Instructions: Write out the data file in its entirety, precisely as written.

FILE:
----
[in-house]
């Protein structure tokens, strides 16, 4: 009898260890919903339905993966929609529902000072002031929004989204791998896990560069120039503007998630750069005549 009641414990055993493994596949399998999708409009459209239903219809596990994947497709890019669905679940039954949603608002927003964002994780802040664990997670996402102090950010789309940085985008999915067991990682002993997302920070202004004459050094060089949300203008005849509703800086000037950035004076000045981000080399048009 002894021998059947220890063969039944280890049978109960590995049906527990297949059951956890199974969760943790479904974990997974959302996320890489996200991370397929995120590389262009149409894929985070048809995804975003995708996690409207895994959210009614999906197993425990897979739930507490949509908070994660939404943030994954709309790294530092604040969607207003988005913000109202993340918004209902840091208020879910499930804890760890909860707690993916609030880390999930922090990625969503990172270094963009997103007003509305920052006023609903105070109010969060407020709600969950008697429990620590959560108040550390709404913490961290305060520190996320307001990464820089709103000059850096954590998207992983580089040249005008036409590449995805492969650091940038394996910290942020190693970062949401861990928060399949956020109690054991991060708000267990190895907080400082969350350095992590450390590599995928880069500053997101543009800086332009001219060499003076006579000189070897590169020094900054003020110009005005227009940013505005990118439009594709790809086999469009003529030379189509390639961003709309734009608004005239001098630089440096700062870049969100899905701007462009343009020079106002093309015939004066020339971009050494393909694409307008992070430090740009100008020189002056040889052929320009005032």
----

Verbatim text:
[in-house]
């Protein structure tokens, strides 16, 4: 009898260890919903339905993966929609529902000072002031929004989204791998896990560069120039503007998630750069005549 009641414990055993493994596949399998999708409009459209239903219809596990994947497709890019669905679940039954949603608002927003964002994780802040664990997670996402102090950010789309940085985008999915067991990682002993997302920070202004004459050094060089949300203008005849509703800086000037950035004076000045981000080399048009 002894021998059947220890063969039944280890049978109960590995049906527990297949059951956890199974969760943790479904974990997974959302996320890489996200991370397929995120590389262009149409894929985070048809995804975003995708996690409207895994959210009614999906197993425990897979739930507490949509908070994660939404943030994954709309790294530092604040969607207003988005913000109202993340918004209902840091208020879910499930804890760890909860707690993916609030880390999930922090990625969503990172270094963009997103007003509305920052006023609903105070109010969060407020709600969950008697429990620590959560108040550390709404913490961290305060520190996320307001990464820089709103000059850096954590998207992983580089040249005008036409590449995805492969650091940038394996910290942020190693970062949401861990928060399949956020109690054991991060708000267990190895907080400082969350350095992590450390590599995928880069500053997101543009800086332009001219060499003076006579000189070897590169020094900054003020110009005005227009940013505005990118439009594709790809086999469009003529030379189509390639961003709309734009608004005239001098630089440096700062870049969100899905701007462009343009020079106002093309015939004066020339971009050494393909694409307008992070430090740009100008020189002056040889052929320009005032």